As for the piece I thought it worked well, with using the first part of the piece to tell this amazing survival story, and then using the standup as a bridge to transition to the second part, with Newman talking about what usually happens in these cases and what they have to do to help those that survive but are injured.

And of course, great shooting from the photographer I worked with, Joe Carroll. He caught all the owl’s good sides.

But really — what a story!

I also ended up being “Today’s Talk” on the :30 that night — that’s our 5:30 p.m. newscast with an interview-style format. In that piece, they took direct sound from my interview and wove it together into a piece talking about how the biologist freed the bird.

I had logged the sound from my interview and given it to the anchor so they could craft a segment from it — and I’d worn a mic during my interview so we could catch the questions/statements from me.

Lastly — it took a lot of restraint, but I managed to refrain from writing after seeing the truck’s broken grill that it was the owl that was “Built Ford Tough”. 😉


Written by Cat Viglienzoni

December 20, 2012 at 5:01 PM

WCAX Spiny Softshell Turtle PKG 11/9/12

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By Cat Viglienzoni — November 10, 2012

I filled in as a reporter again yesterday — and I got to go back out on my science beat for the first time in a while, which was really fun.

The piece I ended up doing was actually a follow-up to my previous piece over the summer on the spiny softshell turtle hatchlings’ release. This time, I checked in at the beginning of the wintering process — and this year is VERY different for the staff at ECHO, thanks to warmer weather this year that affected when the turtles hatched. Basically, they hatched early and so more of them (hopefully!) made it to Lake Champlain to hibernate in the dirt and gravel underwater there over the winter — but that meant that instead of 40+ hatchlings, there are only 8 this year!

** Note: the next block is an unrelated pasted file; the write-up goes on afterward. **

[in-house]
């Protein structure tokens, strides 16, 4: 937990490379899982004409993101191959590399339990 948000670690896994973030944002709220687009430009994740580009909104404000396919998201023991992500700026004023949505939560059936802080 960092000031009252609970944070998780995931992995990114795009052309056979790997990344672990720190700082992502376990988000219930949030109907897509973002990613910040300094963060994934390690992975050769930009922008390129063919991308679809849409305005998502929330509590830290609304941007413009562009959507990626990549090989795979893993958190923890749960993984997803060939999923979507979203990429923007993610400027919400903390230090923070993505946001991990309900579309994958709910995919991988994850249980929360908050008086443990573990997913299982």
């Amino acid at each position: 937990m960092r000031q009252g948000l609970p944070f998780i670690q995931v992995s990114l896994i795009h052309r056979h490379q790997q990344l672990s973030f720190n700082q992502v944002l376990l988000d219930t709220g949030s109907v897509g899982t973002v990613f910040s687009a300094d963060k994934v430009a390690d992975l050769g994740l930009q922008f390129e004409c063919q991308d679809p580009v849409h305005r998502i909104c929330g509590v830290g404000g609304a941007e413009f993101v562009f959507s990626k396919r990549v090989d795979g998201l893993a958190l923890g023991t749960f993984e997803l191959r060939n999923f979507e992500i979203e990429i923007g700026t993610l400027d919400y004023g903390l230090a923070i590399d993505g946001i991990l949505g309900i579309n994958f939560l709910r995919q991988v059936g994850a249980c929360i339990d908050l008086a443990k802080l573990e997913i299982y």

Watch the hatchlings… they are SO cute!

Anyway, the piece rounded out the A block on Friday, November 9, at 6 p.m. on WCAX. (Poor Darren… you could tell he had a cold!)

I would have liked to get a second voice in the piece (I’d done informational phone interviews a few times that day with Vt. Fish and Wildlife biologist Steve Parren, who rounded up the hatchlings for ECHO, but our schedules didn’t work out, which prevented me from interviewing him on camera). My photographer Shelly was great — she caught all the turtle winks and adorable poses the hatchlings were making.


WCAX UVM Student iTree Program 10/1/12

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By Cat Viglienzoni — October 1, 2012

I was back on the air again today… twice, as it turns out. The second post will come tomorrow or Wednesday after the other piece airs later tonight.

The first piece today was actually shot on Friday, but they let me hold it for Monday morning because we’re usually short on content then. I got to do a science feature on a program through UVM’s environmental school that is looking to determine the impact of Burlington’s urban forests. They’re using a USDA Forest Service program called iTree to do so.

I livesided the piece twice during my show and then added a standup close for the later show. I thought this piece turned out pretty straight-to-the-point — I’d be interested to see how the software actually works though.

Since I also did the webcast for the day… let it never be said that I didn’t get my mileage out of my makeup.